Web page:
Note: I went to SUNY Purchase and there came a time when my group of friends decided that an arts school should have an arts magazine, so we created MOA: Magazine of the Arts. My role was as an editor and music critic and I started a column called Dancing About Architecture. This is one of those columns, reproduced here exactly as it was published 36 years ago.
Radio is in a pretty bad state. It's conformist, commercially dependent, and, with few exceptions, blatantly racist.
Among offenders there are degrees: worst is WLIR-FM (92.7), ignoring all but the most homogenized black music. Contemporary Hits Radio (CHR) stations are little better, giving more airplay to black music, but only if it's already making a lot of money. The only stations with integrity are the "Urban" stations (WKTU, WBLS, WRKS, all FM, 92.0, 107.5, and 98.7, respectively), who set their own criteria for what they play, independent of sales.
I'll start with WLIR, the supposed "New Music Station." WLIR's programming policy translates: White/English - YES, Black/American - NO. WLIR justifies its "new" title by playing songs that are a hit in England, while ignoring new American music, especially if it's black. When questioned about the intimated racism of their programming, WLIR directors responded: "We play what fits our format - we play music that's good." One could argue that WLIR is "making a statement" by not giving airplay to "Thriller," but if the issue is quality, why does the station keep "Undercover," the Stones latest, on the air? Evidently, in the language of WLIR, "good" means "not black."
The same thinking informs the 24-hour cable music television channel, MTV. When an MTV executive was asked why his channel did not play more black videos, he replied, "We play rock'n'roll." One might ask then, what is R'n'R? Is it, as the people at WLIR and MTV would have us believe, a rootless dance music played by white people, mainly on synthesizers, exclusive of black performers?
The latest alternative - CHR - offers a definition-by-no-definition: they play anything that is a hit. However their programming policy affections the consistency of their audience (if it has any consistency), CHR stations do at least participate in breaking down racial barriers. For instance, during the time CHR stations were playing Culture Club's "Do You Really Want To Hurt Me" and Marvin Gaye's "Sexual Healing," WLIR played only Culture Club and wouldn't touch the latter. Of course, CHR's motives in this case were purely profit-oriented, a fact which becomes less relevant when one's concern is getting as large an audience as possible to accept a variety of music. What is relevant is that these stations are very popular. In fact, Z-100 was for several months early this year the Number One station the New York listening area.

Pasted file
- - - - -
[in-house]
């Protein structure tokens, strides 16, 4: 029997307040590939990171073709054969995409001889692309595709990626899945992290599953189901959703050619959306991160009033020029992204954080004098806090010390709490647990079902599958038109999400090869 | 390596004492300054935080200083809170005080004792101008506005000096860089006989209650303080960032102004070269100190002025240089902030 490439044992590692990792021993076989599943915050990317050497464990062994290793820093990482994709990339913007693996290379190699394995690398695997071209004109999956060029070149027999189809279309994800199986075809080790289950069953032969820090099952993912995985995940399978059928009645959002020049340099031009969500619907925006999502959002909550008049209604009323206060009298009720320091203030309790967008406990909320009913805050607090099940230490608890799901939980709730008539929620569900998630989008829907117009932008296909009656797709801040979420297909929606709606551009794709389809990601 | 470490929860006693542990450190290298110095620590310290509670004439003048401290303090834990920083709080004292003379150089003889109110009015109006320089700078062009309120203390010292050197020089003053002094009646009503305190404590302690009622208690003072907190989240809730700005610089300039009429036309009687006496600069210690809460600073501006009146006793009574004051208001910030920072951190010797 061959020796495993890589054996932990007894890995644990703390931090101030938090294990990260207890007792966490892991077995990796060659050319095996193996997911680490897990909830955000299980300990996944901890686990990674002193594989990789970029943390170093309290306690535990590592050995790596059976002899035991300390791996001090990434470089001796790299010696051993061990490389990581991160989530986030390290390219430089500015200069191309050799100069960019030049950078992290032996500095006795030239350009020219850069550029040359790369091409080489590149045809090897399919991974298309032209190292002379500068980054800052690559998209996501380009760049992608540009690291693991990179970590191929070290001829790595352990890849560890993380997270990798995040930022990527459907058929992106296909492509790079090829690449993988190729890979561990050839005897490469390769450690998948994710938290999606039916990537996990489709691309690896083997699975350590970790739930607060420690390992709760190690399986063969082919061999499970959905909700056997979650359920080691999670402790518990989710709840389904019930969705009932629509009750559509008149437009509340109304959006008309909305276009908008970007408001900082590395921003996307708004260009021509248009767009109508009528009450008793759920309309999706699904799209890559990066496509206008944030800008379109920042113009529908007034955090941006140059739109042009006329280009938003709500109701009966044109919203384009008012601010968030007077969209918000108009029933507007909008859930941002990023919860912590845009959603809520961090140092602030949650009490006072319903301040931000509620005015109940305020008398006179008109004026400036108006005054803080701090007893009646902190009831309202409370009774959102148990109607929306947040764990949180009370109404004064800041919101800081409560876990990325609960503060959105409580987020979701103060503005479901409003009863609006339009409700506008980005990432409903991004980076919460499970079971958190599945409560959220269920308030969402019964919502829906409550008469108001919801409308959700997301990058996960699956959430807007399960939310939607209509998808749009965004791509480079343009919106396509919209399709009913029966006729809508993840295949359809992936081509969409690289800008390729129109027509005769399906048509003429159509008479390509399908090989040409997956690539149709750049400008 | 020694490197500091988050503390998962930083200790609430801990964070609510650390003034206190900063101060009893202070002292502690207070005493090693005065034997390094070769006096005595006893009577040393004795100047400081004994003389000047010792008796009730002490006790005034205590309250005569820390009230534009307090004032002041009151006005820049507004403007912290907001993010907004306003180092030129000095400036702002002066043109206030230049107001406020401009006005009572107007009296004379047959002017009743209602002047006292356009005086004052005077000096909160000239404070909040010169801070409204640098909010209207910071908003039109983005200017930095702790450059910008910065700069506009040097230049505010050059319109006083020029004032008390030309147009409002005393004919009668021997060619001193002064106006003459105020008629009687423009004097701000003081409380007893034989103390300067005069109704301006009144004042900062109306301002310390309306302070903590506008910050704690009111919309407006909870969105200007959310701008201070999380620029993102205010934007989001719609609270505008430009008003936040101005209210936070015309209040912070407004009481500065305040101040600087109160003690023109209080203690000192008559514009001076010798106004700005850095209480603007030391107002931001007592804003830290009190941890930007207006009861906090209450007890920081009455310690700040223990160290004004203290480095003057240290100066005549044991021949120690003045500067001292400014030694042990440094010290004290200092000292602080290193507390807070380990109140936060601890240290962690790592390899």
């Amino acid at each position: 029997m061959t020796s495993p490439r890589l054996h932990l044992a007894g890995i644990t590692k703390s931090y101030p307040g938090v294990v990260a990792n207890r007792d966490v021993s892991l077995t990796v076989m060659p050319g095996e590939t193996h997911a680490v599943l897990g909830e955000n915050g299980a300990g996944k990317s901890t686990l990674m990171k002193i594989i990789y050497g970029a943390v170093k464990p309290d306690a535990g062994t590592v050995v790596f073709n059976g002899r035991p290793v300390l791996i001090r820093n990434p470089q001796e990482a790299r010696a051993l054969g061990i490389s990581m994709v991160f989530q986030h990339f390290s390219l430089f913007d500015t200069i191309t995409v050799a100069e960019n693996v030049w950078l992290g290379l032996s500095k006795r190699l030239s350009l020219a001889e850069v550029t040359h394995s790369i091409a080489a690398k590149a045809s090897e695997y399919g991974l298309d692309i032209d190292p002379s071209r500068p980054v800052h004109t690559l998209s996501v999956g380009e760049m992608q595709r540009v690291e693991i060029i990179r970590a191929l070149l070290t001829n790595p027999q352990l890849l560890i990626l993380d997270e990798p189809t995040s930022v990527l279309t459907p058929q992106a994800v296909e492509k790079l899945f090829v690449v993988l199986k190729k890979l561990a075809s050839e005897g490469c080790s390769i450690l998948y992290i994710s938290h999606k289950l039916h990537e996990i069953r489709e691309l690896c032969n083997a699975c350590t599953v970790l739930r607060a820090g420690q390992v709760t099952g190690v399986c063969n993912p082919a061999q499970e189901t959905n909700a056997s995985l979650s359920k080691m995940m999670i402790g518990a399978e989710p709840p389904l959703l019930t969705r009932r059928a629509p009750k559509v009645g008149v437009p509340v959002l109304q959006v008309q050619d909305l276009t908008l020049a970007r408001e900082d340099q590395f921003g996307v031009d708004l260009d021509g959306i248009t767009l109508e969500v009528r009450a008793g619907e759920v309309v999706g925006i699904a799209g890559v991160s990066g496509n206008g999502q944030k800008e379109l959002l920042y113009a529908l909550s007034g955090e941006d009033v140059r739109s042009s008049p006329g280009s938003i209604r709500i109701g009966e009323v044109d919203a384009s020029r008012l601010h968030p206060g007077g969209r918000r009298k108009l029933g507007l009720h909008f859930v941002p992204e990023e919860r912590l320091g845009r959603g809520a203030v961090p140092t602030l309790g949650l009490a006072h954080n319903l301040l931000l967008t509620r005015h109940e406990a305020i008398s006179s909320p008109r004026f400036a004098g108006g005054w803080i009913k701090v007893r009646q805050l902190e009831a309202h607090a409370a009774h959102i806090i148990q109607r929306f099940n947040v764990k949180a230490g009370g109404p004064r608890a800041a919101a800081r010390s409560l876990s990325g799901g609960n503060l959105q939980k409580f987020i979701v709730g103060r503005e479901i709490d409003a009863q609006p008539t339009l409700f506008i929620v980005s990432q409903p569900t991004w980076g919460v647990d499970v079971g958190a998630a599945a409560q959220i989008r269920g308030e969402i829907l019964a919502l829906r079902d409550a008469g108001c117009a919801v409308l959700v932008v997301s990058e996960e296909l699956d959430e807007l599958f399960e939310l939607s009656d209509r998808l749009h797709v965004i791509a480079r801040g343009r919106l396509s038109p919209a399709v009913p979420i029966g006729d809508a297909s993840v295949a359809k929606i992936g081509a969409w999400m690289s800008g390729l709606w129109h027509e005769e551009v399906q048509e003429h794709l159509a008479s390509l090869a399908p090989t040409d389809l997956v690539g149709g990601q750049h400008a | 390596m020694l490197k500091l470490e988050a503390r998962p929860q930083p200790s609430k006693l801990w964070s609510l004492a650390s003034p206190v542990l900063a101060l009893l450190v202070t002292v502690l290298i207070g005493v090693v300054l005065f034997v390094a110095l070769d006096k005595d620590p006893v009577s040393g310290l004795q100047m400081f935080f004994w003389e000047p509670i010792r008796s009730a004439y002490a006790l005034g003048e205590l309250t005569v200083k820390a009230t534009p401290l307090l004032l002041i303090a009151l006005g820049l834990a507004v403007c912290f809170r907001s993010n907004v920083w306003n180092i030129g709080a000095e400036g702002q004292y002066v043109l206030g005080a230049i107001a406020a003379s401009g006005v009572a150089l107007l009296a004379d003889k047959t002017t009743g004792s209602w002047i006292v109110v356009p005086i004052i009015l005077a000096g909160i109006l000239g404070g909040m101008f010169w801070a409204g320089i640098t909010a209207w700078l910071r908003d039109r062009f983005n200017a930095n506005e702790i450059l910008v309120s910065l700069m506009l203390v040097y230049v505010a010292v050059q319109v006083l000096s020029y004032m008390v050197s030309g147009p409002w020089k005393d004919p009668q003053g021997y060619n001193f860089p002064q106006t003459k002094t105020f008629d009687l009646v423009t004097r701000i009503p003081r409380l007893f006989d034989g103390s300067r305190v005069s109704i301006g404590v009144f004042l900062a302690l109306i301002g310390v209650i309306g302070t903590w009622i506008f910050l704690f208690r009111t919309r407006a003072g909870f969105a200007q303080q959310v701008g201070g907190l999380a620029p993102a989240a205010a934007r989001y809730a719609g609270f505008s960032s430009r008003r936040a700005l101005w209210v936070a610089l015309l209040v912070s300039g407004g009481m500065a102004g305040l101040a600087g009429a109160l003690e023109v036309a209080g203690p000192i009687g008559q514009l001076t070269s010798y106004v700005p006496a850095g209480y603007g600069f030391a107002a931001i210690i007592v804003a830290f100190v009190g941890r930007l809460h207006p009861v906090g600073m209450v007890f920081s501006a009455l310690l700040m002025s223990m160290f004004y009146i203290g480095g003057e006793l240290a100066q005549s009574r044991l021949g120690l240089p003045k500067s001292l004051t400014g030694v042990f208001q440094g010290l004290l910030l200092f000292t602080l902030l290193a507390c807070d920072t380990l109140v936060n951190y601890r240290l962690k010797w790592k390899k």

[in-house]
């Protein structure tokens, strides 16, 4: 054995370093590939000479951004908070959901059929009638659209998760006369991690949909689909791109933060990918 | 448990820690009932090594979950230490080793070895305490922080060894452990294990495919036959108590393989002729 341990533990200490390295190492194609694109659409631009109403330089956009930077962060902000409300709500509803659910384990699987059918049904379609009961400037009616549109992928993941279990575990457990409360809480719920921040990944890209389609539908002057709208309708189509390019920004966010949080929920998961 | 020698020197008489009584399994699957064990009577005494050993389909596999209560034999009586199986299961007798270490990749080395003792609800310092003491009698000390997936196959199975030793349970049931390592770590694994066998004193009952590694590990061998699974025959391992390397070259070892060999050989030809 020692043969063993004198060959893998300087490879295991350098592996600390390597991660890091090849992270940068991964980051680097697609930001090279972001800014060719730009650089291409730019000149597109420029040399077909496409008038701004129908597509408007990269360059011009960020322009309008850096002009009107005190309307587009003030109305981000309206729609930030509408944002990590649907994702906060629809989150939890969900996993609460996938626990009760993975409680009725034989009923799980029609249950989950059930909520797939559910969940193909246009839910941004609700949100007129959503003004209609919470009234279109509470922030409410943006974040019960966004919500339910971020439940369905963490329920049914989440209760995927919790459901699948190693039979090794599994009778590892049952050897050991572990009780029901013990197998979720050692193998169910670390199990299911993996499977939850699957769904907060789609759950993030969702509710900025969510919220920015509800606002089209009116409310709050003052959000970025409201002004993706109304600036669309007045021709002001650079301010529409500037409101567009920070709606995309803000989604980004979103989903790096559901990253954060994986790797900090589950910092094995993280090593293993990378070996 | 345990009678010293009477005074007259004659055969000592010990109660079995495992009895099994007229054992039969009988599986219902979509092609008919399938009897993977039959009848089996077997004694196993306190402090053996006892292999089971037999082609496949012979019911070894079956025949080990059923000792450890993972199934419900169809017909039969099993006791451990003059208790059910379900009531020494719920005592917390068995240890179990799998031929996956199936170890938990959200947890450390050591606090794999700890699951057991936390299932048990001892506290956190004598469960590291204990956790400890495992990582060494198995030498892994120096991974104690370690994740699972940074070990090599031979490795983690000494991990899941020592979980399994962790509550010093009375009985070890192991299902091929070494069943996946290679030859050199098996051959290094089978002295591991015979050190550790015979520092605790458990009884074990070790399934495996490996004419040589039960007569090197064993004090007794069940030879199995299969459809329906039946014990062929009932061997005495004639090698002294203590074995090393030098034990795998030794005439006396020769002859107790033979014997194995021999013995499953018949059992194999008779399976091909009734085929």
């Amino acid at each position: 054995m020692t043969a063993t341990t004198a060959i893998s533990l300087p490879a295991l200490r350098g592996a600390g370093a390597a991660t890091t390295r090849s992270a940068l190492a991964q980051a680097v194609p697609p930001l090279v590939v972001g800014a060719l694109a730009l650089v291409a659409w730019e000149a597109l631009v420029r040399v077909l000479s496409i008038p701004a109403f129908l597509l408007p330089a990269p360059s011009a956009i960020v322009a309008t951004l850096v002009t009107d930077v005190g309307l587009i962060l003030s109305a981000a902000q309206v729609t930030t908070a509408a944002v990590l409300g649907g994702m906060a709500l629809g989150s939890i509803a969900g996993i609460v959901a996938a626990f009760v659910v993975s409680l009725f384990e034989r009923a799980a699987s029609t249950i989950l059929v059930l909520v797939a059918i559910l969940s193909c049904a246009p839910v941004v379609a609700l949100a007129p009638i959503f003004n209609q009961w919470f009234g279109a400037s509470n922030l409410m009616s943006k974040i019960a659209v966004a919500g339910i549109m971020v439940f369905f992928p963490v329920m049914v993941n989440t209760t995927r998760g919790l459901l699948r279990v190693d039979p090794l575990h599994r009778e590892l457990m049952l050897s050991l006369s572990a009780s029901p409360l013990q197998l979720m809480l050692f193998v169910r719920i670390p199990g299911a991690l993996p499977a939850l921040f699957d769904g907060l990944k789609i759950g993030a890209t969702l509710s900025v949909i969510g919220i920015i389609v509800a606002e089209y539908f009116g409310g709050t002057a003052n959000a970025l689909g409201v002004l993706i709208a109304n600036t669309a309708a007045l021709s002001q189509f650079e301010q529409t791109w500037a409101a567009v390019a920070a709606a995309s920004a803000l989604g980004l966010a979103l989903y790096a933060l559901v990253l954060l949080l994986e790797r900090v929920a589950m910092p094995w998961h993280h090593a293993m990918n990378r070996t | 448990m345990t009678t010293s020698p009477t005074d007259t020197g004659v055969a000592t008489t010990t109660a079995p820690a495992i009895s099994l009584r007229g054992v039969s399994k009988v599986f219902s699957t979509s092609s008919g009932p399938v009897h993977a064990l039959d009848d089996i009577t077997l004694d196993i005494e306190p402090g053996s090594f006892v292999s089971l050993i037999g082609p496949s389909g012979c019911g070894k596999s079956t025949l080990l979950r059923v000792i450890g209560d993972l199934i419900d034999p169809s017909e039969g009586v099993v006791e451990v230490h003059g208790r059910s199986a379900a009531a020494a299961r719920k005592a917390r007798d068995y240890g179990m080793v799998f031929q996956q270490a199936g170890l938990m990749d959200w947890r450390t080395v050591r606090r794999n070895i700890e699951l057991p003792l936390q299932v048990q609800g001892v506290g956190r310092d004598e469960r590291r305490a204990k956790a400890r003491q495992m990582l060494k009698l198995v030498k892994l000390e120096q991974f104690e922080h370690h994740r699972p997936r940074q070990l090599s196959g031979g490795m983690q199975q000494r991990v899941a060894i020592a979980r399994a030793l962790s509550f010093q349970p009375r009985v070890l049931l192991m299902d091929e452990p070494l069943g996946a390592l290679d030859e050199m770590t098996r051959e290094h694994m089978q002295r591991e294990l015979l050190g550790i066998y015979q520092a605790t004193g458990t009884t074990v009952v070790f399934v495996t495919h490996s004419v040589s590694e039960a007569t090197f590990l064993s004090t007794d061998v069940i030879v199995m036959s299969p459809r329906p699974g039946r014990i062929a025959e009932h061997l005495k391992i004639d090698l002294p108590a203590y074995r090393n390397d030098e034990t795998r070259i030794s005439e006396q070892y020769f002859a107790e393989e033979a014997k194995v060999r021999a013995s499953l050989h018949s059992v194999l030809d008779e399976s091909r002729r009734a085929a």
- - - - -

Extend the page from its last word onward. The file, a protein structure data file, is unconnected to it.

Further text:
The predictable irony is that CHR stations and WLIR suffer from the same problem: across-the-board mediocrity. The fact that the "new music" WLIR plays is on the charts is not a triumph for new music, but rather, a defeat for The Music. There's nothing "new" about Duran Duran that wasn't new about Herman's Hermits. What WLIR has done, simply, is to fool the public into thinking that the same old thing is new - and has done so without taking any risk. There will always be pop, and it will always have its listeners - many, many listeners.
Not every "New Music" station in the past has had such narrow programming. A few years back, WPIX-FM, 101.9 (now playing love songs, nothing but love songs), was one New Music station that dared quite a bit. They played the Specials before they signed with the Chrysalis label and even played the B-52's "Rock Lobster" from a demo tape. WPIX also contributed to the success of lesser known bands like XTC, whose album "Drums and Wires," as a result of continual airplay on WPIX, resulted in that band's largest following ever. The temptation is to conclude that we have entered into a period of musical mediocrity, an error that amounts to "blaming the victim." There is lots of good music now; for example XTC's new album "Mummer," which receives no airplay. The radio stations are at fault.